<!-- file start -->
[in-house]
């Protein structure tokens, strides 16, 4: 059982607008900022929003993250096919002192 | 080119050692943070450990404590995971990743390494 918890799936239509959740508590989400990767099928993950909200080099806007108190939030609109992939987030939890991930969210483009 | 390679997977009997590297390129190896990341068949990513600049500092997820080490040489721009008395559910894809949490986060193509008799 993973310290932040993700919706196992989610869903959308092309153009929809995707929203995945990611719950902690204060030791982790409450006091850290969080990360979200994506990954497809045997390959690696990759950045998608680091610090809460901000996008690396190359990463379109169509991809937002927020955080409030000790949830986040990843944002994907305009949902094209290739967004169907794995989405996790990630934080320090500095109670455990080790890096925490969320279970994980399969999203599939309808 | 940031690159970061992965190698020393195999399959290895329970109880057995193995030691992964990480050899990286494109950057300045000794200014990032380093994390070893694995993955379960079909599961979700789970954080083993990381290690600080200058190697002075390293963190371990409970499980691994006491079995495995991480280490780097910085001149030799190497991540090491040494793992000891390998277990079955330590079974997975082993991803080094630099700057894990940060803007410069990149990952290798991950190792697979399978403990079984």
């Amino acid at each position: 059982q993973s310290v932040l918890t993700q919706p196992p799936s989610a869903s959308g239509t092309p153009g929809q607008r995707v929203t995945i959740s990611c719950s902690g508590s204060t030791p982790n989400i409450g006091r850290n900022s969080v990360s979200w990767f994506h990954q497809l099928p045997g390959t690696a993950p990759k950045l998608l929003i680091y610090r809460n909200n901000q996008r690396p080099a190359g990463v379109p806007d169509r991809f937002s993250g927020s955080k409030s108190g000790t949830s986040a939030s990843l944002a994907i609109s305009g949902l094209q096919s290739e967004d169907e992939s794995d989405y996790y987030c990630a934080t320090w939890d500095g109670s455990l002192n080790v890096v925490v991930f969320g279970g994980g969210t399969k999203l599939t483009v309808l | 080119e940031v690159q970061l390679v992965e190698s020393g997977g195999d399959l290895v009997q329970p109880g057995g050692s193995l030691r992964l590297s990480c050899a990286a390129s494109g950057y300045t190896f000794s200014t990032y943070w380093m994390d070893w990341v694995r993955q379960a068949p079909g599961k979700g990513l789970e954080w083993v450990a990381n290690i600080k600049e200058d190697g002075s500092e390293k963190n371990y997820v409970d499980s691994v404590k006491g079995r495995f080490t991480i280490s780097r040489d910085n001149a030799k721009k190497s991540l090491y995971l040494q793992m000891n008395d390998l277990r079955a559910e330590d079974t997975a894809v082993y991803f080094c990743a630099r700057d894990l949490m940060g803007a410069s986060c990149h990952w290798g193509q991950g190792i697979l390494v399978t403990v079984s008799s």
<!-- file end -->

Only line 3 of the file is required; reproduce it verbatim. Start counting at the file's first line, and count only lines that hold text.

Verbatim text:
């Amino acid at each position: 059982q993973s310290v932040l918890t993700q919706p196992p799936s989610a869903s959308g239509t092309p153009g929809q607008r995707v929203t995945i959740s990611c719950s902690g508590s204060t030791p982790n989400i409450g006091r850290n900022s969080v990360s979200w990767f994506h990954q497809l099928p045997g390959t690696a993950p990759k950045l998608l929003i680091y610090r809460n909200n901000q996008r690396p080099a190359g990463v379109p806007d169509r991809f937002s993250g927020s955080k409030s108190g000790t949830s986040a939030s990843l944002a994907i609109s305009g949902l094209q096919s290739e967004d169907e992939s794995d989405y996790y987030c990630a934080t320090w939890d500095g109670s455990l002192n080790v890096v925490v991930f969320g279970g994980g969210t399969k999203l599939t483009v309808l | 080119e940031v690159q970061l390679v992965e190698s020393g997977g195999d399959l290895v009997q329970p109880g057995g050692s193995l030691r992964l590297s990480c050899a990286a390129s494109g950057y300045t190896f000794s200014t990032y943070w380093m994390d070893w990341v694995r993955q379960a068949p079909g599961k979700g990513l789970e954080w083993v450990a990381n290690i600080k600049e200058d190697g002075s500092e390293k963190n371990y997820v409970d499980s691994v404590k006491g079995r495995f080490t991480i280490s780097r040489d910085n001149a030799k721009k190497s991540l090491y995971l040494q793992m000891n008395d390998l277990r079955a559910e330590d079974t997975a894809v082993y991803f080094c990743a630099r700057d894990l949490m940060g803007a410069s986060c990149h990952w290798g193509q991950g190792i697979l390494v399978t403990v079984s008799s």